Dean Jonathan Samet, Professor Glen Mays, and Associate Professor Elizabeth Carlton share their concerns about state hospitalization metrics, while expressing optimism about the role that high vaccination rates could play.
Researchers from the Center for Health, Work & Environment are studying the effects of multiple occupational and environmental factors, such as heat stress and exposure to heavy metals and agrochemicals, on chronic kidney disease of unknown origin among agricultural workers in Guatemala.
In a recent article in the New York Times, Dr. Elizabeth Carlton, associate professor and Colorado COVID-19 Modeling Team member, expresses her concerns that without policies to slow transmission, COVID-19 hospitalizations will continue to rise.
Colorado School of Public Health is among the top 20 schools and programs of public health in the nation according to the 2021 rankings from U.S. News & World Report. ColoradoSPH moved up three places from No. 23 in 2019, when all schools and programs of public health were last ranked.
Three groups from the Colorado School of Public Health have been awarded a $3 million 5-year grant from the National Institutes of Health (NIH) to study the effects of air pollution and climate on the kidney health of sugarcane workers in Guatemala.
In a study published in the International Journal of Environmental Research and Public Health, researchers from the Center for Health, Work & Environment examine the effectiveness of Total Worker Health interventions in an international context.
Dean Jonathan Samet and associate professor Elizabeth Carlton caution that while COVID-19 cases have declined since the winter surge, cases and positive tests have plateaued at high levels seen over the summer.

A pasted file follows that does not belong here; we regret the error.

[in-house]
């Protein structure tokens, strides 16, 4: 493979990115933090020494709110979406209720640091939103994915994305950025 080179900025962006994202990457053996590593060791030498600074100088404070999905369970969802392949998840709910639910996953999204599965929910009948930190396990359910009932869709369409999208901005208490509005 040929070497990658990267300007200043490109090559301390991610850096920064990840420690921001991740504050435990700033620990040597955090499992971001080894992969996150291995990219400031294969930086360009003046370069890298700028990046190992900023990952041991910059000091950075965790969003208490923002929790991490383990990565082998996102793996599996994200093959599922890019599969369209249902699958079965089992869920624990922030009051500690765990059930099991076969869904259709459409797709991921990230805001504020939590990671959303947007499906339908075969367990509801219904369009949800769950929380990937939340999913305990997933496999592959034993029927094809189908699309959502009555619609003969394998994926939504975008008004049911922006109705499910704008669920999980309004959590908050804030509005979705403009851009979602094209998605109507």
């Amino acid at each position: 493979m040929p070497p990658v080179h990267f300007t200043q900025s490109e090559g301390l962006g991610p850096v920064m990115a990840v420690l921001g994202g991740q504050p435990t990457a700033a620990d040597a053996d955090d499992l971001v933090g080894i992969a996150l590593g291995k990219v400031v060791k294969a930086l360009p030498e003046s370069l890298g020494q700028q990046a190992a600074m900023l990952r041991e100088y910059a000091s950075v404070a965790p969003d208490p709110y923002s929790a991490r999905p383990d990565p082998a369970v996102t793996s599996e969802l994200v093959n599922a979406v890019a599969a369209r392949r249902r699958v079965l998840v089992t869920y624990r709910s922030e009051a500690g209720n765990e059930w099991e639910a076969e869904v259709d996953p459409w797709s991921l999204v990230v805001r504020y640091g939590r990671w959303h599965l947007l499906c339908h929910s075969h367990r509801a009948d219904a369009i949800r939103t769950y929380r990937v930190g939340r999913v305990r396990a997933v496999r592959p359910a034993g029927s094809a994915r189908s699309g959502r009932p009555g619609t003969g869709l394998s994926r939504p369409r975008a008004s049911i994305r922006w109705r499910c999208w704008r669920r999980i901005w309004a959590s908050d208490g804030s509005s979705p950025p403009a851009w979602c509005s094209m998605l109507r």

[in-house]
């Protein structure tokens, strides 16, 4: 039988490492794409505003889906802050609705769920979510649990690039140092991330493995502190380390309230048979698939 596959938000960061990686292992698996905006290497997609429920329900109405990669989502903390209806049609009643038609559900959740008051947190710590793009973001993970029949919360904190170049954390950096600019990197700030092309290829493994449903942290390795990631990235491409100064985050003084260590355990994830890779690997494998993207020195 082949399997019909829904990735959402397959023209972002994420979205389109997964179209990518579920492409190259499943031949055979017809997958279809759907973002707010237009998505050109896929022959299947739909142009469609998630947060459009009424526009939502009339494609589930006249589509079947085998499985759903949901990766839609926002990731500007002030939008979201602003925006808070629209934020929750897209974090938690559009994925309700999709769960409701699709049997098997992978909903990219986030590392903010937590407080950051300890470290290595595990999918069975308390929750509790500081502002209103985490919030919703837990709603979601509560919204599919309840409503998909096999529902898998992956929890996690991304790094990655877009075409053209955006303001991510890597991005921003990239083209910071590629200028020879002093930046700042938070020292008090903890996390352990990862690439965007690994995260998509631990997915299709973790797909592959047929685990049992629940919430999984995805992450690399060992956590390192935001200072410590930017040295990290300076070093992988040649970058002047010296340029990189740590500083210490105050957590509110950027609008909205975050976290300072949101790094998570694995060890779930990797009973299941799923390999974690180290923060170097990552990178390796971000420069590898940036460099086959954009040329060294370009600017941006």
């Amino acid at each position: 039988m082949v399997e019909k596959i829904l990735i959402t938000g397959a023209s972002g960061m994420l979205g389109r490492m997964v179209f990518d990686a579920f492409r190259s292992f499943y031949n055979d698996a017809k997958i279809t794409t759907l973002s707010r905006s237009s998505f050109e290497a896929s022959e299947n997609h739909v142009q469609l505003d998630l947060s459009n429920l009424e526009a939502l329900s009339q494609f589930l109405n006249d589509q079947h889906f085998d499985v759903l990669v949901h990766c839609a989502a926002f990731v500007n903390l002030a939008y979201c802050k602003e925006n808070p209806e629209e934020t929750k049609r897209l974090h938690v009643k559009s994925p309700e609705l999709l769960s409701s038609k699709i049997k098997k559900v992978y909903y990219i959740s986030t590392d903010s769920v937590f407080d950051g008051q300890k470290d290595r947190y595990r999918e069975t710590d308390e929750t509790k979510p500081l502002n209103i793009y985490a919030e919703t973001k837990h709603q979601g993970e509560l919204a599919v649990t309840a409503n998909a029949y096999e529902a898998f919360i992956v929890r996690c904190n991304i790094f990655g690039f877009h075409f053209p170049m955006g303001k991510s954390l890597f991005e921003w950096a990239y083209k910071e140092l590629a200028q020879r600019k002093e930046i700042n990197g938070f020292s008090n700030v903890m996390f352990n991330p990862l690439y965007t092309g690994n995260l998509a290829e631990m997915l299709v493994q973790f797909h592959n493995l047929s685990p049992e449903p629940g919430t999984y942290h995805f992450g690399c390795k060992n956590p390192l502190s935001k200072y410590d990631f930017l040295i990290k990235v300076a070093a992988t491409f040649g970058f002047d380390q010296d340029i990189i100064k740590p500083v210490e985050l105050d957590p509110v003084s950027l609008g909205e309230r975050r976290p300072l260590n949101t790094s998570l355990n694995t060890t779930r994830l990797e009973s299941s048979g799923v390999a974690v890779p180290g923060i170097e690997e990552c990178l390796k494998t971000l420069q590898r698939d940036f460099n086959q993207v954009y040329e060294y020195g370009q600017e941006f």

Dean Jonathan Samet and ColoradoSPH researchers Glen Mays, Beth Carlton, and Andrea Buchwald weigh in on the risks associated with indoor dining as capacity restrictions ease from 25% to 50% in many Colorado counties.
Drs. Anita Pena, Meara Faw, and John Volckens are contributing important public health research and practice projects during the pandemic—testing respirators, researching risks to farmworkers, and studying the experiences of caregivers.
Many Colorado School of Public Health faculty sit on a variety of committees within the National Academies of Sciences, Engineering and Medicine (NASEM)—a volunteer role, but essential to helping to shape policies that address many of the most pressing national issues.
ColoradoSPH faculty and members of the Colorado COVID-19 Modeling Team, Beth Carlton, PhD, MPH and Jude Bayham, PhD of CSU say a combination of policy and individual behaviors helped Colorado avoid a surge in COVID cases following the winter holidays.
Colorado COVID-19 Modeling Team members collaborated on this guest commentary discussing the impact of indoor dining on the transmission of COVID-19, as well as the impact of closures and restrictions on restaurants and small business survival.
Researchers and experts across the CU Anschutz campus have risen to the challenge of COVID-19, helping to deepen our understanding of infectious diseases. Dr. Beth Carlton, a key member of the ColoradoSPH modeling team for the state, discusses how epi models are informing policy and slowing the pandemic’s spread.
Through their work with the Risk & Social Policy Working Group, ColoradoSPH faculty members Katie Dickinson, PhD, MS and Courtney Welton-Mitchell, PhD, MA discuss how politics and health equity influence COVID-19 vaccine hesitancy.
Experts at the CU Anschutz Medical Campus, including ColoradoSPH Dean Jonathan Samet, and beyond warn—smoke-filled skies are a part of the state’s future and need to be recognized for the health risks they bring.
In a new study, Assistant Professor Stephanie Malin found that living near fracking sites can lead to depression and chronic stress. The majority of participants reported that they felt uncertain about the risks and powerless to influence policies.
Immediate actions are needed to limit the greenhouse gas emissions that are driving climate change that helps fuel wildfires, and ultimately affects human physical and psychological health according to a new report published in the New England Journal of Medicine.